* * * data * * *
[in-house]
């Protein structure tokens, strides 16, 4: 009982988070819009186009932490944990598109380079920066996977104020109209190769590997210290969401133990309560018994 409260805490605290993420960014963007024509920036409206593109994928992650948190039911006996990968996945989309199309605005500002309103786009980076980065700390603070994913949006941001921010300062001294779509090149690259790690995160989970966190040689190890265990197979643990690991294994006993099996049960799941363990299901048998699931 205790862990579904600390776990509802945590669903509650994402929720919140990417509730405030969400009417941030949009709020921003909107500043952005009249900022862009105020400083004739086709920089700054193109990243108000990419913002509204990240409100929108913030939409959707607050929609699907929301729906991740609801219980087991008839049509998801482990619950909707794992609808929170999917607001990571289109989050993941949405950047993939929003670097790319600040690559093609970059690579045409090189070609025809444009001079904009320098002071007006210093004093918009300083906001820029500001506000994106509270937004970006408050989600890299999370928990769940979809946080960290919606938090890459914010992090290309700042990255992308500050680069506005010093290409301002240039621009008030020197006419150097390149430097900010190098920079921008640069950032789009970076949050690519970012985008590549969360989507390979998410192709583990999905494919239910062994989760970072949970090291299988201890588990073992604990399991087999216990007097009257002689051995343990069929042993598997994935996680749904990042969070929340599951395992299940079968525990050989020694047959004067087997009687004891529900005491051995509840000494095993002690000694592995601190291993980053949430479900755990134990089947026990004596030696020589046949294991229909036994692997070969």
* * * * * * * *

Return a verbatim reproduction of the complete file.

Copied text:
[in-house]
């Protein structure tokens, strides 16, 4: 009982988070819009186009932490944990598109380079920066996977104020109209190769590997210290969401133990309560018994 409260805490605290993420960014963007024509920036409206593109994928992650948190039911006996990968996945989309199309605005500002309103786009980076980065700390603070994913949006941001921010300062001294779509090149690259790690995160989970966190040689190890265990197979643990690991294994006993099996049960799941363990299901048998699931 205790862990579904600390776990509802945590669903509650994402929720919140990417509730405030969400009417941030949009709020921003909107500043952005009249900022862009105020400083004739086709920089700054193109990243108000990419913002509204990240409100929108913030939409959707607050929609699907929301729906991740609801219980087991008839049509998801482990619950909707794992609808929170999917607001990571289109989050993941949405950047993939929003670097790319600040690559093609970059690579045409090189070609025809444009001079904009320098002071007006210093004093918009300083906001820029500001506000994106509270937004970006408050989600890299999370928990769940979809946080960290919606938090890459914010992090290309700042990255992308500050680069506005010093290409301002240039621009008030020197006419150097390149430097900010190098920079921008640069950032789009970076949050690519970012985008590549969360989507390979998410192709583990999905494919239910062994989760970072949970090291299988201890588990073992604990399991087999216990007097009257002689051995343990069929042993598997994935996680749904990042969070929340599951395992299940079968525990050989020694047959004067087997009687004891529900005491051995509840000494095993002690000694592995601190291993980053949430479900755990134990089947026990004596030696020589046949294991229909036994692997070969």